As a psychiatrist treating patients hospitalized with mental illness, I go through this scene quite often: anxious parents (who sometimes fly in from out of town) meeting with the treatment team to discuss their child’s illness, treatment, and prognosis (our technical term for prospects.)
These parents come from different cultural, social and economic backgrounds, but they all share the same two things: Unconditional love for their child, and much anxiety about what the future will be like for them.
Parenting is no easy task. Parents must simultaneously provide nurturing and structure. They must create a supportive environment that allows their offspring to grow and blossom and yet set boundaries that help them become well adjusted adults. Now imagine, just when these parents think they are out of the woods, life throws in a curve-ball.
Severe and persistent mental illness usually develops in late adolescence or early adulthood; a time when children may be graduating high school; leaving home for college, or getting their first job. For the parents who meet with me, there are new questions and new fears: will their child fulfill their potential? Will they graduate, hold a job, raise a family?
Here is what I tell them:
1. “Mental illness is a matter of fact.” Don’t waste time blaming yourself or others. Severe mental illness, including schizophrenia, bipolar, depression, and substance abuse, results from biological changes to the brain. This has been well studied, and as we learn more and more about what causes mental illness and what happens in the brain of people who suffer from it, we also find new treatments. New approaches emerged over the last few years, some of them quite unexpected, including new drugs and new interventions (transcranial magnetic stimulation, and vagus nerve stimulation, to name a few). So many options allow doctors like me to tailor treatment to each individual and to minimize adverse outcomes.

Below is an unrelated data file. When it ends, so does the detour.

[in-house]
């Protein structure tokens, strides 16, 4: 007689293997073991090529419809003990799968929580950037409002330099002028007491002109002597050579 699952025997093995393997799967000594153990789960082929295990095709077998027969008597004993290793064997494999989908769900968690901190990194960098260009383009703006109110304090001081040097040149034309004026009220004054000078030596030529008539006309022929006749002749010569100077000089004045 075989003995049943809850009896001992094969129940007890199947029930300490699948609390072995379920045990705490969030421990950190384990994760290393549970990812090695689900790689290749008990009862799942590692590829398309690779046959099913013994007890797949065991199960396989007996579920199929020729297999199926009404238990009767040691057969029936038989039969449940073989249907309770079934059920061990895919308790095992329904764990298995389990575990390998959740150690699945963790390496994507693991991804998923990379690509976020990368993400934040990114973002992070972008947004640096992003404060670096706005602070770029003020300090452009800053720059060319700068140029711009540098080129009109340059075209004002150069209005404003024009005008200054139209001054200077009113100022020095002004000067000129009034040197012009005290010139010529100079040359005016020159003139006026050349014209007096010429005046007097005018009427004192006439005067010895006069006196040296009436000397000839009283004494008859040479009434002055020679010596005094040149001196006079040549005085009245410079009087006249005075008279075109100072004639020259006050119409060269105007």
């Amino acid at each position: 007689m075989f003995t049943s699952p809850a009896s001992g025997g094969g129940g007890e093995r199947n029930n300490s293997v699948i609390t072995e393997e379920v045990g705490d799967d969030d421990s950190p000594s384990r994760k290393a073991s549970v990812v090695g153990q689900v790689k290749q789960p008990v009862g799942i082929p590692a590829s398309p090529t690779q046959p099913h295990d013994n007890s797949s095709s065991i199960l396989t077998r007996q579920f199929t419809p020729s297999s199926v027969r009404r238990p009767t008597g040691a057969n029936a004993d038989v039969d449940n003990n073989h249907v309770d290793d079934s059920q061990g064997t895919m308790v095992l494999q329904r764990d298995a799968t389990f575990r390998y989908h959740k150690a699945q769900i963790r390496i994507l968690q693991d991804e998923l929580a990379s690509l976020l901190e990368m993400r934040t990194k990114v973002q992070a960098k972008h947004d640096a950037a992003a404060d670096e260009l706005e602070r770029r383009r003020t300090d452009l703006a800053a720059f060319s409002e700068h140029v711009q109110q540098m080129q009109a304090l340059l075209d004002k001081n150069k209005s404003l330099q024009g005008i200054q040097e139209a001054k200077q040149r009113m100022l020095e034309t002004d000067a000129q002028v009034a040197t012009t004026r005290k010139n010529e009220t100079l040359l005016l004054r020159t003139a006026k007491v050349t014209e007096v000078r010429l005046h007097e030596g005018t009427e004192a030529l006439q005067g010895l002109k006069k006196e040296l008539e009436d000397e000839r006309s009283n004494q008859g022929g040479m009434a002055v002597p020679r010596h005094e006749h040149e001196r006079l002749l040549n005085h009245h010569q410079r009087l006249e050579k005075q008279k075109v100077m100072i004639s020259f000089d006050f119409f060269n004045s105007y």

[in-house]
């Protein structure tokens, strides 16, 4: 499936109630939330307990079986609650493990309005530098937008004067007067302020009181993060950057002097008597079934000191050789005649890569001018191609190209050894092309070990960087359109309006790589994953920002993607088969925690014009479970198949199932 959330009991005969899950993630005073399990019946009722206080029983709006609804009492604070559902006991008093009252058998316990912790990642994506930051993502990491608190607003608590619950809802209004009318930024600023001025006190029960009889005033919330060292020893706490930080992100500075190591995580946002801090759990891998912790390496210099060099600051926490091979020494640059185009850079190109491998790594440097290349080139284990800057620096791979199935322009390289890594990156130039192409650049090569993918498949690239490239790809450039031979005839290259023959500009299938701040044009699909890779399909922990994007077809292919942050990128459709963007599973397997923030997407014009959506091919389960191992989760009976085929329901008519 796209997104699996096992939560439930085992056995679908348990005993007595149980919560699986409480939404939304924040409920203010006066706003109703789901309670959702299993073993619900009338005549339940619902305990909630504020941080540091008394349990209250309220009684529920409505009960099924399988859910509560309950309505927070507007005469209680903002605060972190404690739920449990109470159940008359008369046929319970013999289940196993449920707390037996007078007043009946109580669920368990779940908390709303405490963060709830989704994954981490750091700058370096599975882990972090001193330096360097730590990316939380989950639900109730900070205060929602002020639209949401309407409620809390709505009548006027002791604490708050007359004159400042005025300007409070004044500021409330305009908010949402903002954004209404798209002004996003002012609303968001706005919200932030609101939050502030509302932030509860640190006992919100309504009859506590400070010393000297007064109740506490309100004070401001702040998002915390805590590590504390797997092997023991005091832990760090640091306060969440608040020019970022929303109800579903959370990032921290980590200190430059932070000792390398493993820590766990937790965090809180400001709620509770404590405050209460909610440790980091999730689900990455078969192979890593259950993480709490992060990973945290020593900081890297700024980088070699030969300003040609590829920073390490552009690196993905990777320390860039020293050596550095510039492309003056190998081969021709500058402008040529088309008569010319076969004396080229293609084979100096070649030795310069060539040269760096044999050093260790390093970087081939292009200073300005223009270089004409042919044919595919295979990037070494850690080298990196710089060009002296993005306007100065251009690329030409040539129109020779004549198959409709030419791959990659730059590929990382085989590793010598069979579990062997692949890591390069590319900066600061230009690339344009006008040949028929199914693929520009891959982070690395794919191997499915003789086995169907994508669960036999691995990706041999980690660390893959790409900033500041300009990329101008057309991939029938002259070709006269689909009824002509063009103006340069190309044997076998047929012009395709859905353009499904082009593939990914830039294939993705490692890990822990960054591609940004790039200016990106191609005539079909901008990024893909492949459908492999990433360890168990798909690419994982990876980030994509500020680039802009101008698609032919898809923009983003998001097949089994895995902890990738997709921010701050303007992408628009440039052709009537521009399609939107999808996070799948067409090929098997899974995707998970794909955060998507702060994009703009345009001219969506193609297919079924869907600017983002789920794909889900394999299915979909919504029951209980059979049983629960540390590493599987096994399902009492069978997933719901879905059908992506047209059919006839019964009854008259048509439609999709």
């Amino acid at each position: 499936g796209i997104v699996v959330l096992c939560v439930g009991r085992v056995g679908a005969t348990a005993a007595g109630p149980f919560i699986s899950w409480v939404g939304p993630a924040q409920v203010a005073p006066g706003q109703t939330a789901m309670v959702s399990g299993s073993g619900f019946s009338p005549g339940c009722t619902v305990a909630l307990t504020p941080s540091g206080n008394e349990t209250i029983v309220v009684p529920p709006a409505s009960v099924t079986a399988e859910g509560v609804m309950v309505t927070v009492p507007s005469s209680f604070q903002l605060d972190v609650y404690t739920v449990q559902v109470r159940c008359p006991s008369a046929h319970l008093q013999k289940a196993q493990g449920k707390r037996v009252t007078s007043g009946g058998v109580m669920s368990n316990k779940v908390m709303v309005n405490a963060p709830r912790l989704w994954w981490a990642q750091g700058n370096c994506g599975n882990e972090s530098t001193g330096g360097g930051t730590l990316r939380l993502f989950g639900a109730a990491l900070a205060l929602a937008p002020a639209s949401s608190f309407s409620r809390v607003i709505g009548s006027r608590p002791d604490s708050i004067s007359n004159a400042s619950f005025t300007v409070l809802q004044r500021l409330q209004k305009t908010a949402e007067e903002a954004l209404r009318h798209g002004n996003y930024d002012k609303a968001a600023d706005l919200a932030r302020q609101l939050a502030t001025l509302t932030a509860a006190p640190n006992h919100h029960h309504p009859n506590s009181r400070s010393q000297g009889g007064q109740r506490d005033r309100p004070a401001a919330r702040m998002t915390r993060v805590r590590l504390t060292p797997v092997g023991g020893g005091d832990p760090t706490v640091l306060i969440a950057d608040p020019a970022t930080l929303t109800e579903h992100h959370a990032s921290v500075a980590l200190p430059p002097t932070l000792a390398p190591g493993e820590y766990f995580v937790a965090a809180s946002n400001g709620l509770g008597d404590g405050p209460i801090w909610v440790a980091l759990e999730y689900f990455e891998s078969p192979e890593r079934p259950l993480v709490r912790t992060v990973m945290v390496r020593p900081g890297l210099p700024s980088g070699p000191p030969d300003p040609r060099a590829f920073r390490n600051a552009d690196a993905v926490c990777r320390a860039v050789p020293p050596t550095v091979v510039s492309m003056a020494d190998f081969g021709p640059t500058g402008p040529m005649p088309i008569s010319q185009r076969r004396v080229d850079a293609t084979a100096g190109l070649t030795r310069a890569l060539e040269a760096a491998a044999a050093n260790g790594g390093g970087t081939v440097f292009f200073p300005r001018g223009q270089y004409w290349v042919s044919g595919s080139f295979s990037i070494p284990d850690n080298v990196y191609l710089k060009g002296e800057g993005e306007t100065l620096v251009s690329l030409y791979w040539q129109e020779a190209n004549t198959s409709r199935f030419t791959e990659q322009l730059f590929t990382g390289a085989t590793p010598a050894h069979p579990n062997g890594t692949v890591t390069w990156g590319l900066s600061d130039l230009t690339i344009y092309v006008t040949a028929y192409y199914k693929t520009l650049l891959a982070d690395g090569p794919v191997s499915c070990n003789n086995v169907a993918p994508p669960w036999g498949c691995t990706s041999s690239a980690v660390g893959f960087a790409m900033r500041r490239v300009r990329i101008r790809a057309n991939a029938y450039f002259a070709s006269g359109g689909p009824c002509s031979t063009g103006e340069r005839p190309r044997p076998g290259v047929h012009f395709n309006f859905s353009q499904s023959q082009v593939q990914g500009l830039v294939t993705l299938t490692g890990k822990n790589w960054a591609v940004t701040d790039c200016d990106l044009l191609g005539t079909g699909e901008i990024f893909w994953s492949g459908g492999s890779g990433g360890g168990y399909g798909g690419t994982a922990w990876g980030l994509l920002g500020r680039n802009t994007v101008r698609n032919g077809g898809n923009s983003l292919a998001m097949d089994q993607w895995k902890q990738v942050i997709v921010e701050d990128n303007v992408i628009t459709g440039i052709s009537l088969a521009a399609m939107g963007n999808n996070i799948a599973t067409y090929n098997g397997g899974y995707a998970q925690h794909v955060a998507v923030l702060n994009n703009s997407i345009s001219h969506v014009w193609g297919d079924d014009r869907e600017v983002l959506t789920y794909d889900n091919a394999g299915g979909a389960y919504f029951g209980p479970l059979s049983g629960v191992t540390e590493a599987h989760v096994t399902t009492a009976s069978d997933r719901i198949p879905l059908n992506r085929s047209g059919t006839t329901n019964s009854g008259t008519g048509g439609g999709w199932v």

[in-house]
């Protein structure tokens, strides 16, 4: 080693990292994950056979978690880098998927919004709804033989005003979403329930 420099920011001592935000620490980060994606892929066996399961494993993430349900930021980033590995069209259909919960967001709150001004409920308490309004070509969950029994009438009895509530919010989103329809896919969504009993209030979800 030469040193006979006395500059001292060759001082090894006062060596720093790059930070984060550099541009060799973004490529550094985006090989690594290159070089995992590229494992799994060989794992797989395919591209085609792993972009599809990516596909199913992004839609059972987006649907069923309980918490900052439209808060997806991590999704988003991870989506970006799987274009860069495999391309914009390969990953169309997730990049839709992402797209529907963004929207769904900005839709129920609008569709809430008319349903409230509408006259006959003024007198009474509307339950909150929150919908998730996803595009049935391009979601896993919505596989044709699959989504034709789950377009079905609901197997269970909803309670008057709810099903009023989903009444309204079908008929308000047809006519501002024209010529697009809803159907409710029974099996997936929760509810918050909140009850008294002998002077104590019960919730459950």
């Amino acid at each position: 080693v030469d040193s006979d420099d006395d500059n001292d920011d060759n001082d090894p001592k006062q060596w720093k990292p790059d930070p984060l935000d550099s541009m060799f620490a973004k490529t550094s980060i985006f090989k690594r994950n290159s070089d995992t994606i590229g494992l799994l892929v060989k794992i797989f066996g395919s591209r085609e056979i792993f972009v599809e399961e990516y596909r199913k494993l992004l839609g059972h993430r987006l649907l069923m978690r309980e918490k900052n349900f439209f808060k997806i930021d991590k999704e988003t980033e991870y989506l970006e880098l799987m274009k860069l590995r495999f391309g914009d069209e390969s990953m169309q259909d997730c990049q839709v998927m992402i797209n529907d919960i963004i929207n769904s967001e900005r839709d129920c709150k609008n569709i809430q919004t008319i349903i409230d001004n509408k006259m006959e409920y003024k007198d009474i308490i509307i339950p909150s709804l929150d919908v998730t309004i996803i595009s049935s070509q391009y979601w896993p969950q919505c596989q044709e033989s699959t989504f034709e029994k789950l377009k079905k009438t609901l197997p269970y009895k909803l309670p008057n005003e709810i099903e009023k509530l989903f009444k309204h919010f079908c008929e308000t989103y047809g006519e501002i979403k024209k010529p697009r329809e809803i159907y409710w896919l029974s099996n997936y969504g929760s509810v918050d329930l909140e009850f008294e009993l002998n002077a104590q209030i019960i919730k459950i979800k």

2. No man is an island, no family is alone. Research shows that having a strong support system improves outcomes. Support systems include not only family and friends, but counselors at school, a therapist, and a doctor who you trust. From nationwide groups like the National Alliance on Mental Illness (NAMI), to local ones, help and support is available.
Reach out; inform yourself, your child and the rest of the family. Share your experiences and learn from others, and, don’t forget: Talk with your psychiatrist, and ask questions.
3. Know your options and resources. If your child becomes destructive towards others or themselves, you are not powerless. Hospitalization might be necessary, providing a safe, supervised environment. In case they are unable to make that decision on their own, Florida’s Baker Act Law allows families to obtain a court order for evaluation and/or treatment. If your child has trouble keeping up with their medication every day, you can ask the doctor about a long-acting drug (usually once a month injection) that may facilitate compliance to treatment and allow them to fulfill their goals.
4. Understand that this may be a life-long illness. Severe mental illness is chronic and recurring. There are good days and bad days. There may be re-hospitalizations and relapses. These fluctuations do not mean “failure”. Instead, they reflect the natural course of the illness as it progresses through life changes. Look at the big picture: Is your child moving in the right direction overall?
This may mean conquering another semester in school or receiving a promotion at work, or even starting and keeping a long-term relationship. Sometimes parents need to help their children adjust the course (less credits for a semester, seeking a work environment that is less stressful). Celebrate the milestones instead of focusing on the setbacks.
5. Last, but certainly not least, keep faith and hope! I have seen many young clients rise above their mental illness and accomplish much. Even with residual symptoms and occasional hospitalizations, they reached significant milestones. I have been privileged to share some of those moments. I have been invited to graduation parties, weddings, and baby showers. I have met new spouses, cheered over promotions and helped them find a provider when they needed to move on to better things elsewhere. I have been humbled by what they have achieved, in spite of their mental illness. I hope that widespread consumer advocacy continues to push for more access and affordable treatment. Research has shown that early detection and treatment of mental illness successfully improves the outcome for individuals since mental illness is most responsive to treatment in its early stages.
We are doing our part at Apalachee Center by expanding existing services, training our staff, and joining forces with other agencies in the community (Bond Community Health Center, DISC Village, etc.) to facilitate access and to provide a broad range of individualized services to each patient. Please let us know how we can help.
by Dr. Ludmila De Faria
Chief Medical Officer at Apalachee Center